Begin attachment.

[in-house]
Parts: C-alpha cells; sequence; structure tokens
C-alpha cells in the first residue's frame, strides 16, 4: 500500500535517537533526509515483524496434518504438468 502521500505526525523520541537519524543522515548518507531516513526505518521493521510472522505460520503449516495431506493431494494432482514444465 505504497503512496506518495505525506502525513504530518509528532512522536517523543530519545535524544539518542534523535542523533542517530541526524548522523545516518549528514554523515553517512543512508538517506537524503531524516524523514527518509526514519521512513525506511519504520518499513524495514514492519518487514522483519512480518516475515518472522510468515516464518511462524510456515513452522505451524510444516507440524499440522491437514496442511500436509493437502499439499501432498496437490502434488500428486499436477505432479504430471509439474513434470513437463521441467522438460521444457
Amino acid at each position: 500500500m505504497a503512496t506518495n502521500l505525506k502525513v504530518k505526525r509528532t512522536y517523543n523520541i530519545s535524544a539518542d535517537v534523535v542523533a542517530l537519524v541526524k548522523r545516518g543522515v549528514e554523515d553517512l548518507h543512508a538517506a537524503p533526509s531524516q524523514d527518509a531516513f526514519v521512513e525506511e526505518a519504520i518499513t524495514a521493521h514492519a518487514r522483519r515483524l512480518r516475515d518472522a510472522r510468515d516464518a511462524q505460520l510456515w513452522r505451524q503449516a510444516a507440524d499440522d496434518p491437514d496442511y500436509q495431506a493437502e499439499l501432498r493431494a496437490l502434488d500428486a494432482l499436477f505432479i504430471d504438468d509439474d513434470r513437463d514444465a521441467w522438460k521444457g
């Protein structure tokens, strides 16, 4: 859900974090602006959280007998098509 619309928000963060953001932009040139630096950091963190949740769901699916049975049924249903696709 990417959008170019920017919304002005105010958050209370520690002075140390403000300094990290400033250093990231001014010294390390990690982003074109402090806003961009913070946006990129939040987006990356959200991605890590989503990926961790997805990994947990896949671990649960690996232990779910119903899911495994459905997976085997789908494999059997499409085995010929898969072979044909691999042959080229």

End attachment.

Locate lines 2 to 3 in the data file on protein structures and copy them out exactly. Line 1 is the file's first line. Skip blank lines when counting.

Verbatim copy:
Parts: C-alpha cells; sequence; structure tokens
C-alpha cells in the first residue's frame, strides 16, 4: 500500500535517537533526509515483524496434518504438468 502521500505526525523520541537519524543522515548518507531516513526505518521493521510472522505460520503449516495431506493431494494432482514444465 505504497503512496506518495505525506502525513504530518509528532512522536517523543530519545535524544539518542534523535542523533542517530541526524548522523545516518549528514554523515553517512543512508538517506537524503531524516524523514527518509526514519521512513525506511519504520518499513524495514514492519518487514522483519512480518516475515518472522510468515516464518511462524510456515513452522505451524510444516507440524499440522491437514496442511500436509493437502499439499501432498496437490502434488500428486499436477505432479504430471509439474513434470513437463521441467522438460521444457